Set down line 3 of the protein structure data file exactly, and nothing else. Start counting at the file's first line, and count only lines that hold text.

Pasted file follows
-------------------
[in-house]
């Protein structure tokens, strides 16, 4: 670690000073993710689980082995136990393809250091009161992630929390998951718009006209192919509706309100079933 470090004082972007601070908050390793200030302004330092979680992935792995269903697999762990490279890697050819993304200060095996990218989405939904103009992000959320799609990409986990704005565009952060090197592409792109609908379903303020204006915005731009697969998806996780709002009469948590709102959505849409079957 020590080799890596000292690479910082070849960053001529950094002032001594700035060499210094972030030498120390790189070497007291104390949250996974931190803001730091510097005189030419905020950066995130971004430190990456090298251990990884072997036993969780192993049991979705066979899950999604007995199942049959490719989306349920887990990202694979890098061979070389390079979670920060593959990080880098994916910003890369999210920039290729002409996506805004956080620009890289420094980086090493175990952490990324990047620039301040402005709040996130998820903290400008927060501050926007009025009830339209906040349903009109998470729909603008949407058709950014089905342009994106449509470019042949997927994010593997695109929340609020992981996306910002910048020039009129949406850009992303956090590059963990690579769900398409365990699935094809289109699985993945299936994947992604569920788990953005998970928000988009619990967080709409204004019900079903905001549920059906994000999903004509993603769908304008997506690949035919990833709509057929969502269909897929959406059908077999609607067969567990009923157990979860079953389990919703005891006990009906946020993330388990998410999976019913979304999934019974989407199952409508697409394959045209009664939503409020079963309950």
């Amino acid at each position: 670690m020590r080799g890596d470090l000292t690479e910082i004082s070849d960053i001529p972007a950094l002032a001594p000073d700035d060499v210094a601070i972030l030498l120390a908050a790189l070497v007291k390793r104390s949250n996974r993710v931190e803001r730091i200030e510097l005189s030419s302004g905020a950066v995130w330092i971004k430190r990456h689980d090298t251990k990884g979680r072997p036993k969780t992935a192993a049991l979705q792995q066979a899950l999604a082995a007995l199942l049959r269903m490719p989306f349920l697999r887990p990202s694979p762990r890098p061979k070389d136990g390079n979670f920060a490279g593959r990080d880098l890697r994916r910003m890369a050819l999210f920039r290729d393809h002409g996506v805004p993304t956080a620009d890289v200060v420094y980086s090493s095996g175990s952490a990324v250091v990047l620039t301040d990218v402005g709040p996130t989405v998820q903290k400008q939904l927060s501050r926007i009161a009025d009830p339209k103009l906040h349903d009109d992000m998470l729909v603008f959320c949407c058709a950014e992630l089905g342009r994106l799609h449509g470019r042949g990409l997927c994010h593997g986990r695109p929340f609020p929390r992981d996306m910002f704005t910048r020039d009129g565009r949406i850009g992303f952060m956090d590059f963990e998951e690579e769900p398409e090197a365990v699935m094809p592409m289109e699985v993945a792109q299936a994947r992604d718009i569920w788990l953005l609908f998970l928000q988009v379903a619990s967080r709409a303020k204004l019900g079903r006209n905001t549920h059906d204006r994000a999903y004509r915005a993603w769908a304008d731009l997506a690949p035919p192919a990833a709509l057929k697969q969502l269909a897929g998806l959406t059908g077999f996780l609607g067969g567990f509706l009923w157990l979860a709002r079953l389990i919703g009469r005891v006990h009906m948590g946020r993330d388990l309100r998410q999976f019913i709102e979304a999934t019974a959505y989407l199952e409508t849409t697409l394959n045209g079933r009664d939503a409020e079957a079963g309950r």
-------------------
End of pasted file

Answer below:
């Amino acid at each position: 670690m020590r080799g890596d470090l000292t690479e910082i004082s070849d960053i001529p972007a950094l002032a001594p000073d700035d060499v210094a601070i972030l030498l120390a908050a790189l070497v007291k390793r104390s949250n996974r993710v931190e803001r730091i200030e510097l005189s030419s302004g905020a950066v995130w330092i971004k430190r990456h689980d090298t251990k990884g979680r072997p036993k969780t992935a192993a049991l979705q792995q066979a899950l999604a082995a007995l199942l049959r269903m490719p989306f349920l697999r887990p990202s694979p762990r890098p061979k070389d136990g390079n979670f920060a490279g593959r990080d880098l890697r994916r910003m890369a050819l999210f920039r290729d393809h002409g996506v805004p993304t956080a620009d890289v200060v420094y980086s090493s095996g175990s952490a990324v250091v990047l620039t301040d990218v402005g709040p996130t989405v998820q903290k400008q939904l927060s501050r926007i009161a009025d009830p339209k103009l906040h349903d009109d992000m998470l729909v603008f959320c949407c058709a950014e992630l089905g342009r994106l799609h449509g470019r042949g990409l997927c994010h593997g986990r695109p929340f609020p929390r992981d996306m910002f704005t910048r020039d009129g565009r949406i850009g992303f952060m956090d590059f963990e998951e690579e769900p398409e090197a365990v699935m094809p592409m289109e699985v993945a792109q299936a994947r992604d718009i569920w788990l953005l609908f998970l928000q988009v379903a619990s967080r709409a303020k204004l019900g079903r006209n905001t549920h059906d204006r994000a999903y004509r915005a993603w769908a304008d731009l997506a690949p035919p192919a990833a709509l057929k697969q969502l269909a897929g998806l959406t059908g077999f996780l609607g067969g567990f509706l009923w157990l979860a709002r079953l389990i919703g009469r005891v006990h009906m948590g946020r993330d388990l309100r998410q999976f019913i709102e979304a999934t019974a959505y989407l199952e409508t849409t697409l394959n045209g079933r009664d939503a409020e079957a079963g309950r």